Surveillance Bill Could Push Other Cities and Counties to Follow Oakland Police Tech Policies
Los Angeles Times
By Jazmine Ulloa
A coalition of civil rights and immigrant advocacy groups has penned a letter in support of a state bill that would force California police and sheriff agencies to disclose all of their surveillance gear, as Oakland this week approved similar requirements through what may be the strongest city surveillance ordinance in the country.
Supporters say they believe the legislation will propel other cities and counties across the state to follow the lead, ensuring law enforcement officials are not obtaining powerful public safety tools behind closed doors.
For years, privacy advocates in Oakland have pushed back against the ways that law enforcement, through new technology and shared databases, collects the personal information of criminal suspects and innocent bystanders alike. Under the city’s latest ordinance, police will have to report all of their surveillance technology, keep more public data on its use and obtain community input before buying new equipment. The new rule also includes protections for whistleblowers who report any violations.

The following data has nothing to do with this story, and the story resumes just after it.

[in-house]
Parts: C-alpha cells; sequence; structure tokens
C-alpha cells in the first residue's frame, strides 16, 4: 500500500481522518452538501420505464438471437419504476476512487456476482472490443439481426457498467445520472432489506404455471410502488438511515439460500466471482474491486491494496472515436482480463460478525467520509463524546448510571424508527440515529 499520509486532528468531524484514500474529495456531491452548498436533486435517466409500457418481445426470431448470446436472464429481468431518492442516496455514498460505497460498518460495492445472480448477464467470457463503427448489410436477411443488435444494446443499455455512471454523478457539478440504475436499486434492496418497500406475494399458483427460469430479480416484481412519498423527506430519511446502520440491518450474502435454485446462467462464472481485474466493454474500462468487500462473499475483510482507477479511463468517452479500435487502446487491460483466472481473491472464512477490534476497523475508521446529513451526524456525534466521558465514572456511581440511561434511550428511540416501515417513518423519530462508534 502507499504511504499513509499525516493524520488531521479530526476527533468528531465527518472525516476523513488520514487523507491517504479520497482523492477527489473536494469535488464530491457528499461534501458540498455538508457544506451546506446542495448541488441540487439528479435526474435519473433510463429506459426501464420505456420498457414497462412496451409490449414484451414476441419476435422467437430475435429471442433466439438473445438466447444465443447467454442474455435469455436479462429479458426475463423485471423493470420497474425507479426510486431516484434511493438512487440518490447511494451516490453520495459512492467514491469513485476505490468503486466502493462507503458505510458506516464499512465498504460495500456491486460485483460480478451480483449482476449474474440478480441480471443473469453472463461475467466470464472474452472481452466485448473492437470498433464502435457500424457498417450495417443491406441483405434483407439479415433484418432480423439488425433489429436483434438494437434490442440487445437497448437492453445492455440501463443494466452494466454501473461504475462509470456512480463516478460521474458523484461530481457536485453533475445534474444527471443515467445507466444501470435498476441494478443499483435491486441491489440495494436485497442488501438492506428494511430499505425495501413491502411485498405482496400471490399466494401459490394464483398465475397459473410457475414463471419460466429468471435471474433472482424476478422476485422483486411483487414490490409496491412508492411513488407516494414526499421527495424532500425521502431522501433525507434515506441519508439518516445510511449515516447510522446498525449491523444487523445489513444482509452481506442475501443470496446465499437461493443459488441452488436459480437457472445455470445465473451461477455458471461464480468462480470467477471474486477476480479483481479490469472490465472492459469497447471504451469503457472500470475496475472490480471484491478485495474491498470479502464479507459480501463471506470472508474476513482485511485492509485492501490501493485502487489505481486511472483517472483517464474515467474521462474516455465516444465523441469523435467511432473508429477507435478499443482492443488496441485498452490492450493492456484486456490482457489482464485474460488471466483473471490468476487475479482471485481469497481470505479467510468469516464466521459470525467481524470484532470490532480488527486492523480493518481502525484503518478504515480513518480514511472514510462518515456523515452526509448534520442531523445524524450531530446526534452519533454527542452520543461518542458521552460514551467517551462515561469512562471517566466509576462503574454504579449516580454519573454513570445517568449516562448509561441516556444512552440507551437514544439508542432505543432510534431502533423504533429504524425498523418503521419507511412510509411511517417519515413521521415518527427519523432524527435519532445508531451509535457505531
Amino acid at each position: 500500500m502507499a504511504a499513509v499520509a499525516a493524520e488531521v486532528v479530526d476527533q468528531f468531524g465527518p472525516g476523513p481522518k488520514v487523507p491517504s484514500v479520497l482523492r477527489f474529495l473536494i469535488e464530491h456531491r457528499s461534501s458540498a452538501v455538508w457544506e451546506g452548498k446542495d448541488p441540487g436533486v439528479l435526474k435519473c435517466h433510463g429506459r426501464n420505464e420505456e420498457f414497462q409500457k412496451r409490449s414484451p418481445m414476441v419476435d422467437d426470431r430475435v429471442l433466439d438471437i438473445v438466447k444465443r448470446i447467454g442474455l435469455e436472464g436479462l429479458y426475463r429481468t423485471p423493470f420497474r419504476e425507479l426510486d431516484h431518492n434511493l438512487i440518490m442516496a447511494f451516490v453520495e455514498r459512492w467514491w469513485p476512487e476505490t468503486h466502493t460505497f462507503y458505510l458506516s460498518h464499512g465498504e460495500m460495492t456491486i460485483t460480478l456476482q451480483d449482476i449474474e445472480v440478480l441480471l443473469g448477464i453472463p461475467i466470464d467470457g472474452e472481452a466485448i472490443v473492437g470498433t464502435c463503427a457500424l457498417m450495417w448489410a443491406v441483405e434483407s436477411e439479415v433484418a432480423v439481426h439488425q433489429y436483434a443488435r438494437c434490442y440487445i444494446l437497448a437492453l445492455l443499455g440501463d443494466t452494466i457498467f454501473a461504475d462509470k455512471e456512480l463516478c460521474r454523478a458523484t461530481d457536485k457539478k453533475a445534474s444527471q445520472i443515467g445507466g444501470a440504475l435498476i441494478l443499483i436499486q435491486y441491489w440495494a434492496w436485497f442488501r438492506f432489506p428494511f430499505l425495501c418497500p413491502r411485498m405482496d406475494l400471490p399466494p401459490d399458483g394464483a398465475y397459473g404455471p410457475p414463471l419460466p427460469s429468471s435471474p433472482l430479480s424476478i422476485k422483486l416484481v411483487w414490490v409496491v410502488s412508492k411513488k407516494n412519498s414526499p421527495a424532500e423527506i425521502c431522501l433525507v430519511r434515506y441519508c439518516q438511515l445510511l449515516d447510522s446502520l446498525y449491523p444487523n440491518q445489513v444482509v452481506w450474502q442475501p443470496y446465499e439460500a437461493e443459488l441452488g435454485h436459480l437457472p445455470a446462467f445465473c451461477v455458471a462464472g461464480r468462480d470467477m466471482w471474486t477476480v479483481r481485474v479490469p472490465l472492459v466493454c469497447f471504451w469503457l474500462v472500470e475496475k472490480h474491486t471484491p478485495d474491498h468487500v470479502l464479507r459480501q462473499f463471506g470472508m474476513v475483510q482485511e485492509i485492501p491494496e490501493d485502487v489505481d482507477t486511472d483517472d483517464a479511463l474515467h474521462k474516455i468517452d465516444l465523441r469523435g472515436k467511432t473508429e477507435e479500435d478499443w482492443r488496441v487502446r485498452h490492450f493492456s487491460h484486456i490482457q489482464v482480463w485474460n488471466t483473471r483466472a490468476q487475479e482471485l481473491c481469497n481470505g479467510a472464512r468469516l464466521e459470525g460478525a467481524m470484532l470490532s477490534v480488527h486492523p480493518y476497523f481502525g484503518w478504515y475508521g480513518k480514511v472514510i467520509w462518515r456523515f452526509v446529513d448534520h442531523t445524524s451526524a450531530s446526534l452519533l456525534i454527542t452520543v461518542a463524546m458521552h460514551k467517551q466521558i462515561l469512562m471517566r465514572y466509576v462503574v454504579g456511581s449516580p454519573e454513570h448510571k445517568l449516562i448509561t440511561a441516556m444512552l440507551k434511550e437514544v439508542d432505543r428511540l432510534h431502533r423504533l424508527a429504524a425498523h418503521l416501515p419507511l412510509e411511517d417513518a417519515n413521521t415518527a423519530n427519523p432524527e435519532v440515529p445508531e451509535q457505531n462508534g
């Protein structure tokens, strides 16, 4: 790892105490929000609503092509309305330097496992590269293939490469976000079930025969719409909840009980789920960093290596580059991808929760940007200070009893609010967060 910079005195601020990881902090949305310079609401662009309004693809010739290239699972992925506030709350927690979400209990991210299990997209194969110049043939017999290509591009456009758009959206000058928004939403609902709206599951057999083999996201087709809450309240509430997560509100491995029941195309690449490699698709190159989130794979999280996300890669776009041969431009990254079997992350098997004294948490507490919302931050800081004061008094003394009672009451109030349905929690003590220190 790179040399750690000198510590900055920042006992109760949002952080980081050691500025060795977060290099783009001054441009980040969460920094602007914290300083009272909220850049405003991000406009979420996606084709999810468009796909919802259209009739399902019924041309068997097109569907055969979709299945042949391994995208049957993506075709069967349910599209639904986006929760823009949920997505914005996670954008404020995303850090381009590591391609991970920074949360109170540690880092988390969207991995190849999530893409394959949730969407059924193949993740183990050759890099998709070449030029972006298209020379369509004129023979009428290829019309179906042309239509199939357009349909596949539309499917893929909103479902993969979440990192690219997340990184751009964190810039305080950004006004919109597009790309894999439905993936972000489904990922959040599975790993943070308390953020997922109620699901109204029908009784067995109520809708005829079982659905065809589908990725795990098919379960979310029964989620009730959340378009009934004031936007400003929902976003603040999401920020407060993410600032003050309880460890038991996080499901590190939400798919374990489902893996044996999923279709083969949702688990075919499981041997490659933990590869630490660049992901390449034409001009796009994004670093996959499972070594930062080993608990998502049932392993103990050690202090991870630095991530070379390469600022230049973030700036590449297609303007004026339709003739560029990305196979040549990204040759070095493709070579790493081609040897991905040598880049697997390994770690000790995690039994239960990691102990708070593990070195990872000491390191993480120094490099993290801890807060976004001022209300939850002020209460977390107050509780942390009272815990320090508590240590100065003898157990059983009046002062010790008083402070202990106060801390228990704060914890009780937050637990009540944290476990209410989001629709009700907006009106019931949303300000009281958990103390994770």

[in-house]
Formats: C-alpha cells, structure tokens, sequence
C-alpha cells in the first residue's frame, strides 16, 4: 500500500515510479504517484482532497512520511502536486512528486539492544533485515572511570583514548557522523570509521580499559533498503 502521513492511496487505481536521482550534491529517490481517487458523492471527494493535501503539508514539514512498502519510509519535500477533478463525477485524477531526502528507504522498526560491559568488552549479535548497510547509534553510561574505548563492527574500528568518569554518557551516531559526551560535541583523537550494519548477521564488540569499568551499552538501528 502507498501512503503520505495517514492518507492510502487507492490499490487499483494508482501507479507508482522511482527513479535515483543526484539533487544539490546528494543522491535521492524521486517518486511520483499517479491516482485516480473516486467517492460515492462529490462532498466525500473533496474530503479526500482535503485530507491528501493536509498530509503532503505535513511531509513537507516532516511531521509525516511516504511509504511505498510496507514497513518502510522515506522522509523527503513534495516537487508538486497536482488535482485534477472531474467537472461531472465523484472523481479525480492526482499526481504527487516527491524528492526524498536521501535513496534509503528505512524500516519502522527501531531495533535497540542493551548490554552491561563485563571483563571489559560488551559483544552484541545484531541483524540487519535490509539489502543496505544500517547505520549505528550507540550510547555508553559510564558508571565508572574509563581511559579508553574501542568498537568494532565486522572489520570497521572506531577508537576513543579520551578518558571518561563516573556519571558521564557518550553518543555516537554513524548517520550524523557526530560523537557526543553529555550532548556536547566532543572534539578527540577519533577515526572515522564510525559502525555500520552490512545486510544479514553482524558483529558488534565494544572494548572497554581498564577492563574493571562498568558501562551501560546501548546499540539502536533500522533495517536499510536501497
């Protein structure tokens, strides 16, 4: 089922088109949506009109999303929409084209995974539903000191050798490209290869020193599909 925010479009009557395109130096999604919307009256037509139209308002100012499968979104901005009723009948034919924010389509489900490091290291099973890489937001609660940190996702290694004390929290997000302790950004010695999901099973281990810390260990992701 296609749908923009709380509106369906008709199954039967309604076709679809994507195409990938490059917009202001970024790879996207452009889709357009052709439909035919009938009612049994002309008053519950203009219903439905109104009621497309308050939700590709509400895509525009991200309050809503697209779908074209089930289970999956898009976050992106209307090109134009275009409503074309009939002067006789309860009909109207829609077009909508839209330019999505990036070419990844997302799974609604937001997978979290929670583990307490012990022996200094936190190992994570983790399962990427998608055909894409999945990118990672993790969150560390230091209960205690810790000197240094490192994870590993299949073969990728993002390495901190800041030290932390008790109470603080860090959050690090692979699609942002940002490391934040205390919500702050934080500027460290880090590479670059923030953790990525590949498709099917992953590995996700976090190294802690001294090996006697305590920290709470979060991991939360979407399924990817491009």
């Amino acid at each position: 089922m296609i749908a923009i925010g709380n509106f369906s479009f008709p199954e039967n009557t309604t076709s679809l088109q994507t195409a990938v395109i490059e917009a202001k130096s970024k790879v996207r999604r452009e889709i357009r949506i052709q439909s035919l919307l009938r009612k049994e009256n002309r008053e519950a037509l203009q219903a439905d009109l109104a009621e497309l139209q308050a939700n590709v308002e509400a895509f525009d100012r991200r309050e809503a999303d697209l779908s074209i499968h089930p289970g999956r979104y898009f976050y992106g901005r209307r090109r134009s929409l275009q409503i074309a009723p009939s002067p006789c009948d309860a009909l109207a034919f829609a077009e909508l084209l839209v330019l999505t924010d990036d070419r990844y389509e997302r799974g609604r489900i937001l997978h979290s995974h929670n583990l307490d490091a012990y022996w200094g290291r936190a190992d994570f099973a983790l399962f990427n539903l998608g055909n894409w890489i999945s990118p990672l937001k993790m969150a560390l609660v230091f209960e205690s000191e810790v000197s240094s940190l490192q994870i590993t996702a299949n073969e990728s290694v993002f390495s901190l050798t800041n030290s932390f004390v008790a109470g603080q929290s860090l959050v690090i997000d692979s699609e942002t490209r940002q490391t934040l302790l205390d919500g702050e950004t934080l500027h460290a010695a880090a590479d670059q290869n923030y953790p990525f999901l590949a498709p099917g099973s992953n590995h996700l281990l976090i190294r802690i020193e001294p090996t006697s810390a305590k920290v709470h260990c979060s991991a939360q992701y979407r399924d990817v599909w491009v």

Senate Bill 1186 by state Sen. Jerry Hill (D-San Mateo) would require law enforcement agencies to create their own similar rules covering a broad array of tech, including software assisted by artificial intelligence or used to monitor social media posts or to scan faces and fingerprints.
In their letter, sent to Hill on Wednesday, members of the American Civil Liberties Union of California, the Electronic Frontier Foundation and more than two dozen other criminal justice and immigrant rights groups pointed to the need for more transparency as concerns have risen over how surveillance tools are used against immigrant and Muslim communities under the Trump administration.